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Folk

Freak so unique

What are the great freak folk records of yore? Here are some to start:

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Published 10/5/2005

John Fahey – Yellow Princess (Vanguard, 1969), America (Takoma, 1971): The pioneering progressive folk guitarist has had an unquestioned influence on the contemporary freak folk scene, in particular the exploratory guitar work of Ben Chasny.

Vashti Bunyan – Just Another Diamond Day (Dicristina Star, 1970): She was a tree faerie Nico, or maybe the female Nick Drake. Bucolic British folk with a hushed, melancholic air; the confessions of a washerwoman

Donovan — Barabajagal (Epic, 1969): Lusty, organic ruminations on the fairer sex from the Scottish duke of psychedelic folk. Contains the classic “I Love My Shirt.”

Meat Puppets — II (SST, 1983): You know them as Kurt Cobain’s favorite band. The Puppets’ second album is a scraggly punk masterpiece infused with rootsy darkness and looming fatalism.

Bob Dylan — Blonde on Blonde (Columbia, 1966): Dylan’s absurdist lyrical journey through trashy rock ’n’ roll, brilliant balladry and incredibly cool song titles like “Absolutely Sweet Marie” and “Leopard-Skin Pill-Box Hat.”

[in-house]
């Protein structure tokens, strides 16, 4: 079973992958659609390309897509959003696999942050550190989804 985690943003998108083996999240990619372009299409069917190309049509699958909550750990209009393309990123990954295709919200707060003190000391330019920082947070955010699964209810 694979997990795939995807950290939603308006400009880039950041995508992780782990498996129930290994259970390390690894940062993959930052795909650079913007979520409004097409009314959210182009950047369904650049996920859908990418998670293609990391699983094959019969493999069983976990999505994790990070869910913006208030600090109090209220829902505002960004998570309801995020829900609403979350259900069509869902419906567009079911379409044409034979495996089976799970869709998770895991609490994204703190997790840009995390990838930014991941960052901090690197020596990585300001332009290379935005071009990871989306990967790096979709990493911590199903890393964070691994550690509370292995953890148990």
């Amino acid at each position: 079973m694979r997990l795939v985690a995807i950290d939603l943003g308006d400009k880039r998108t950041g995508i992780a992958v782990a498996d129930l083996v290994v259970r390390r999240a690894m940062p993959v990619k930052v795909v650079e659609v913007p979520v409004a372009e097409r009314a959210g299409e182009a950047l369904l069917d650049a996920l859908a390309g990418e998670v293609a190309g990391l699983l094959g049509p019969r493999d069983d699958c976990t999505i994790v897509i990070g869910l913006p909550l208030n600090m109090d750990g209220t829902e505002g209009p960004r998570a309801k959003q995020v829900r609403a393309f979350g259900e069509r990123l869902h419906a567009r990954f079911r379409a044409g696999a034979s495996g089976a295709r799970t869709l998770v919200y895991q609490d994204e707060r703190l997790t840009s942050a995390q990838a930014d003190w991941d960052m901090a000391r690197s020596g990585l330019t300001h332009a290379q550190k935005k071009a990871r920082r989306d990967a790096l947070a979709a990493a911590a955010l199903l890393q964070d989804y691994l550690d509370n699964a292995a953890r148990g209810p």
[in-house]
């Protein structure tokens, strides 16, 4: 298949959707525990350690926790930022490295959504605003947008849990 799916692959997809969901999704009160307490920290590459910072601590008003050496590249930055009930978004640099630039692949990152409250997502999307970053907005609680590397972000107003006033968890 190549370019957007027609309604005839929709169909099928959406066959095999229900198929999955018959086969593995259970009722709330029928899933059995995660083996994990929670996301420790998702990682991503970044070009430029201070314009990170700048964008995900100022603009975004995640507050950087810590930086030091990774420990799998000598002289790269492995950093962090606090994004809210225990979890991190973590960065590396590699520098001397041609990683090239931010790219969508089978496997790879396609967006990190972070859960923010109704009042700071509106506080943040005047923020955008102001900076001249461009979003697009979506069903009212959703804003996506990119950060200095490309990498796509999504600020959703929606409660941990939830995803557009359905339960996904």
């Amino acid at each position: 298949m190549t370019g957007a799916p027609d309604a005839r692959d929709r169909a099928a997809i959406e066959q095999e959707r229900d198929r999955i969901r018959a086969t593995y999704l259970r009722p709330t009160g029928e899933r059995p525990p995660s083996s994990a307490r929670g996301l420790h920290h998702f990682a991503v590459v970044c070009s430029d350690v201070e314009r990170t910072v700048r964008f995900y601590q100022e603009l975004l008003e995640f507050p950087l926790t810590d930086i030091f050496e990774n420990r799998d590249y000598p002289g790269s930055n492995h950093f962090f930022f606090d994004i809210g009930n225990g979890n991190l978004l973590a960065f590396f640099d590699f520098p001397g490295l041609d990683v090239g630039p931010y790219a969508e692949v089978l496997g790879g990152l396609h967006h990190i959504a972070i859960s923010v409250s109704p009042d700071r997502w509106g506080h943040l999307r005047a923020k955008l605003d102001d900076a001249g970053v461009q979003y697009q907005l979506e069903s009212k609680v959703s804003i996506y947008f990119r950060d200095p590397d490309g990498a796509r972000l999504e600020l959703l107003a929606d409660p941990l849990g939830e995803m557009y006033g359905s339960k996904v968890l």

Pentangle — Basket of Light (Edsel, 1969): British combo whose dramatic, virtuosic folk-rock conjures images of Dr. Who and the Wickerman. While often beautiful, their music is also exceedingly creepy. You’ve been warned.

Buffy Saint-Marie — Illuminations (Vanguard, 1969): Speaking of creepy. Saint-Marie’s harrowing, many-tongued vocals and its tonal, occasionally synthesized, and always forward-looking arrangements mark Illuminations as a classic in experimental folk.

No Neck Blues Band — Sticks and Stones May Break My Bones But Names Will Never Hurt Me (Revenant, 2001): A contemporary classic issued through Fahey’s personal label. Twisting rhythms, random noises, and fractured jangles add up to a record that envelopes you in its grasp.

Sun City Girls — Torch of the Mystics (Majorca, 1990): A haunting and freaky lullaby wrapped in Middle Eastern mantras and clanging, fractured rock ’n’ roll. Gets in your head and stays there, murmuring.

Van Morrison — Astral Weeks (Warner Bros, 1968): Captivating, uplifting work from Van the Man. “Beside You” is what morning dew sounds like; Astral Weeks is some kind of organic masterwork.

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